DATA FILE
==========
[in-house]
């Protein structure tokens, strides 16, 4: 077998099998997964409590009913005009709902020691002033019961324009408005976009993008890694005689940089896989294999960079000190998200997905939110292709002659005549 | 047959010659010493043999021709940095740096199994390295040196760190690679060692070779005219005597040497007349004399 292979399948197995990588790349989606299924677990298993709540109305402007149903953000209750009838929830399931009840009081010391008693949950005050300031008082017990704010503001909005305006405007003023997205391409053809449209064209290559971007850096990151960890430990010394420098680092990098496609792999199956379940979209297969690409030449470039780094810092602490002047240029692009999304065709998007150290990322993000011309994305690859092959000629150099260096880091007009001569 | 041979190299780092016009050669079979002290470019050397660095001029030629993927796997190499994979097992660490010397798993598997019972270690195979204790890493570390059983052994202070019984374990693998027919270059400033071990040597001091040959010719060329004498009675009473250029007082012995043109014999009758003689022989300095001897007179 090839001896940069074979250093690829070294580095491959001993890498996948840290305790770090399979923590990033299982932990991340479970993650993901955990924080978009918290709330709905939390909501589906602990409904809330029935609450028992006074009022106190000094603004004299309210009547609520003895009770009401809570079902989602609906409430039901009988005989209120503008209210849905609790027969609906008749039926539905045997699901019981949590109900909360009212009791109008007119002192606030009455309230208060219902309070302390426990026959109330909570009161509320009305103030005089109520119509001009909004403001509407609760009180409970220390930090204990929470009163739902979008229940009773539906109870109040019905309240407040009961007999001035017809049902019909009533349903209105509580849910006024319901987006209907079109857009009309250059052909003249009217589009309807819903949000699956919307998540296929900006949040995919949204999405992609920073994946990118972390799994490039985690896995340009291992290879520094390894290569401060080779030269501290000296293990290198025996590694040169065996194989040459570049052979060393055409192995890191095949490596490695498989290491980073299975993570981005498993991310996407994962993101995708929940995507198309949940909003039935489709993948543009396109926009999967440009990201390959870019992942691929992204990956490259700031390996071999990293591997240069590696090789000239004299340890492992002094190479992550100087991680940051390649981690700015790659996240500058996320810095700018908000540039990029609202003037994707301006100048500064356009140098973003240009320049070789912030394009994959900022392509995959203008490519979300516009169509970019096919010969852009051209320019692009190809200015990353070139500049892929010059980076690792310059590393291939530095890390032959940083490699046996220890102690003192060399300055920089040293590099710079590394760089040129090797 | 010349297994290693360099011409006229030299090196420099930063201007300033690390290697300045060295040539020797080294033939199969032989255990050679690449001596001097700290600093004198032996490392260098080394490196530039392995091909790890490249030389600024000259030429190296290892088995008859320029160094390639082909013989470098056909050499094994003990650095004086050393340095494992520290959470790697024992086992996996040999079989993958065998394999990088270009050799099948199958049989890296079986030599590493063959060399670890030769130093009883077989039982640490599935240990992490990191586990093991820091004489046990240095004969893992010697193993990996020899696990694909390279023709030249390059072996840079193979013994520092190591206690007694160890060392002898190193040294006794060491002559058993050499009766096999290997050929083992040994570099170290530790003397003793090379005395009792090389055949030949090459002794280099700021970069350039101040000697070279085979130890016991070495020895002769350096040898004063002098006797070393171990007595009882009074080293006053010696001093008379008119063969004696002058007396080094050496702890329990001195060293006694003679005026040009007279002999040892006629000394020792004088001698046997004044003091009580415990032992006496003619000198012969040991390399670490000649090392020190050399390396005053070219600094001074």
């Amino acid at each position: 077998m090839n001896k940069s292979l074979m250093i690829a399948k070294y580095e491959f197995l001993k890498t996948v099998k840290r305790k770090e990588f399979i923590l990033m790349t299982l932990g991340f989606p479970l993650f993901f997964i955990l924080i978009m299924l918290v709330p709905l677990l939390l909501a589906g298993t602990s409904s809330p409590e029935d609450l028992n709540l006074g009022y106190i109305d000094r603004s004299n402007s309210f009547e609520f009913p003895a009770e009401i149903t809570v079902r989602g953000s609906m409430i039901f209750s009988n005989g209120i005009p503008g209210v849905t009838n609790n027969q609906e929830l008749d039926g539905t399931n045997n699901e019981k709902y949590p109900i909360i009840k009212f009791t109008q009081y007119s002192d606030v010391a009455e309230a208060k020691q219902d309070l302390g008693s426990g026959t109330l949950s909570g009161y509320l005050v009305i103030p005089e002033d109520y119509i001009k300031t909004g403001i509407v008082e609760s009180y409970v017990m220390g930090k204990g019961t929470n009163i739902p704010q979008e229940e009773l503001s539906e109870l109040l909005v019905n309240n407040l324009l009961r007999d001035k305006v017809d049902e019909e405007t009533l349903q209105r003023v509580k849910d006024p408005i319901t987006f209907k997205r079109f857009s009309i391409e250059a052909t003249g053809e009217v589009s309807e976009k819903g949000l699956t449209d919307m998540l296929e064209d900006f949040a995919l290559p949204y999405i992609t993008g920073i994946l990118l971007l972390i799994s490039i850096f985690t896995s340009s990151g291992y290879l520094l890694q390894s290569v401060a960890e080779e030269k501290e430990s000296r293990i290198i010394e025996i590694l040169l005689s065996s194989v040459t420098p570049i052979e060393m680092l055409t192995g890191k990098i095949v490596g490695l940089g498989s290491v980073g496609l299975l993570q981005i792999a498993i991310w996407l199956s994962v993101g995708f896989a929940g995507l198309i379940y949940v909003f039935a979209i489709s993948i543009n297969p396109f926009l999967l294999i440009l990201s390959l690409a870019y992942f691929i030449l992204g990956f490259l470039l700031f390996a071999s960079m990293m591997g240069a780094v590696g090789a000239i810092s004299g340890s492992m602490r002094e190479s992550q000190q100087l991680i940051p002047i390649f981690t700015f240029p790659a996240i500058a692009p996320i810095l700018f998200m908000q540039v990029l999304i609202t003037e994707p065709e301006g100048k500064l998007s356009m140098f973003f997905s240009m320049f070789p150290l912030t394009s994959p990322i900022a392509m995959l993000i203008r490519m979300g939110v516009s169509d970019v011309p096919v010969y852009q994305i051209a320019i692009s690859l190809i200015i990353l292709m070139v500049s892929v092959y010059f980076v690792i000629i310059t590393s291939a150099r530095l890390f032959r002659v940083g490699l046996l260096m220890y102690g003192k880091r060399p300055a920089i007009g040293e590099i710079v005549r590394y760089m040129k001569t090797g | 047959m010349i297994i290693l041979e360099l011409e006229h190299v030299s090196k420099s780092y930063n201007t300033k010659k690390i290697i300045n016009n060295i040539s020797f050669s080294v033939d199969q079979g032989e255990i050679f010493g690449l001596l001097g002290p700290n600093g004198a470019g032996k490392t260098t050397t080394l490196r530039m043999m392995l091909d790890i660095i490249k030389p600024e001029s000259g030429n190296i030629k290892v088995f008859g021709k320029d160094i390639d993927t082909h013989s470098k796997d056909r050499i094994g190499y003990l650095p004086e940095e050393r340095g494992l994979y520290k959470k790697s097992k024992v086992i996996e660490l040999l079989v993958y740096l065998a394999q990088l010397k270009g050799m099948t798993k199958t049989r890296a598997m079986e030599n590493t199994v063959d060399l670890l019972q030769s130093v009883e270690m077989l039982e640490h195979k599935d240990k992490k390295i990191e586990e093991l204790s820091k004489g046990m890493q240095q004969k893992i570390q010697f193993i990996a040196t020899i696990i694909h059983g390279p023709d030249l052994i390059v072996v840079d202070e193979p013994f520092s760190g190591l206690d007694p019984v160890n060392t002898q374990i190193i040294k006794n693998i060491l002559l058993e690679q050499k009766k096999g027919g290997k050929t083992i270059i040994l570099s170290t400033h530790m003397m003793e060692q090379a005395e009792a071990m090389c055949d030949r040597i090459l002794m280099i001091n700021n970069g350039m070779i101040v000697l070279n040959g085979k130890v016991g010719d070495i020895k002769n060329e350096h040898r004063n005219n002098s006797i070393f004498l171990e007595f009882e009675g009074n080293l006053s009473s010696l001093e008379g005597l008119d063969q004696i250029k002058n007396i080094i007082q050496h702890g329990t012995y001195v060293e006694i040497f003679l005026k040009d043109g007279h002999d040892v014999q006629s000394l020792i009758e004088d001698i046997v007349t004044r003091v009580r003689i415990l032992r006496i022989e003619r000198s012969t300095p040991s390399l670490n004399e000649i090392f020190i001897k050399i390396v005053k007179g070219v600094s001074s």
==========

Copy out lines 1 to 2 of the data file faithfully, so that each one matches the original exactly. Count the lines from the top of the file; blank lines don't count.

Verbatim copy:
[in-house]
């Protein structure tokens, strides 16, 4: 077998099998997964409590009913005009709902020691002033019961324009408005976009993008890694005689940089896989294999960079000190998200997905939110292709002659005549 | 047959010659010493043999021709940095740096199994390295040196760190690679060692070779005219005597040497007349004399 292979399948197995990588790349989606299924677990298993709540109305402007149903953000209750009838929830399931009840009081010391008693949950005050300031008082017990704010503001909005305006405007003023997205391409053809449209064209290559971007850096990151960890430990010394420098680092990098496609792999199956379940979209297969690409030449470039780094810092602490002047240029692009999304065709998007150290990322993000011309994305690859092959000629150099260096880091007009001569 | 041979190299780092016009050669079979002290470019050397660095001029030629993927796997190499994979097992660490010397798993598997019972270690195979204790890493570390059983052994202070019984374990693998027919270059400033071990040597001091040959010719060329004498009675009473250029007082012995043109014999009758003689022989300095001897007179 090839001896940069074979250093690829070294580095491959001993890498996948840290305790770090399979923590990033299982932990991340479970993650993901955990924080978009918290709330709905939390909501589906602990409904809330029935609450028992006074009022106190000094603004004299309210009547609520003895009770009401809570079902989602609906409430039901009988005989209120503008209210849905609790027969609906008749039926539905045997699901019981949590109900909360009212009791109008007119002192606030009455309230208060219902309070302390426990026959109330909570009161509320009305103030005089109520119509001009909004403001509407609760009180409970220390930090204990929470009163739902979008229940009773539906109870109040019905309240407040009961007999001035017809049902019909009533349903209105509580849910006024319901987006209907079109857009009309250059052909003249009217589009309807819903949000699956919307998540296929900006949040995919949204999405992609920073994946990118972390799994490039985690896995340009291992290879520094390894290569401060080779030269501290000296293990290198025996590694040169065996194989040459570049052979060393055409192995890191095949490596490695498989290491980073299975993570981005498993991310996407994962993101995708929940995507198309949940909003039935489709993948543009396109926009999967440009990201390959870019992942691929992204990956490259700031390996071999990293591997240069590696090789000239004299340890492992002094190479992550100087991680940051390649981690700015790659996240500058996320810095700018908000540039990029609202003037994707301006100048500064356009140098973003240009320049070789912030394009994959900022392509995959203008490519979300516009169509970019096919010969852009051209320019692009190809200015990353070139500049892929010059980076690792310059590393291939530095890390032959940083490699046996220890102690003192060399300055920089040293590099710079590394760089040129090797 | 010349297994290693360099011409006229030299090196420099930063201007300033690390290697300045060295040539020797080294033939199969032989255990050679690449001596001097700290600093004198032996490392260098080394490196530039392995091909790890490249030389600024000259030429190296290892088995008859320029160094390639082909013989470098056909050499094994003990650095004086050393340095494992520290959470790697024992086992996996040999079989993958065998394999990088270009050799099948199958049989890296079986030599590493063959060399670890030769130093009883077989039982640490599935240990992490990191586990093991820091004489046990240095004969893992010697193993990996020899696990694909390279023709030249390059072996840079193979013994520092190591206690007694160890060392002898190193040294006794060491002559058993050499009766096999290997050929083992040994570099170290530790003397003793090379005395009792090389055949030949090459002794280099700021970069350039101040000697070279085979130890016991070495020895002769350096040898004063002098006797070393171990007595009882009074080293006053010696001093008379008119063969004696002058007396080094050496702890329990001195060293006694003679005026040009007279002999040892006629000394020792004088001698046997004044003091009580415990032992006496003619000198012969040991390399670490000649090392020190050399390396005053070219600094001074």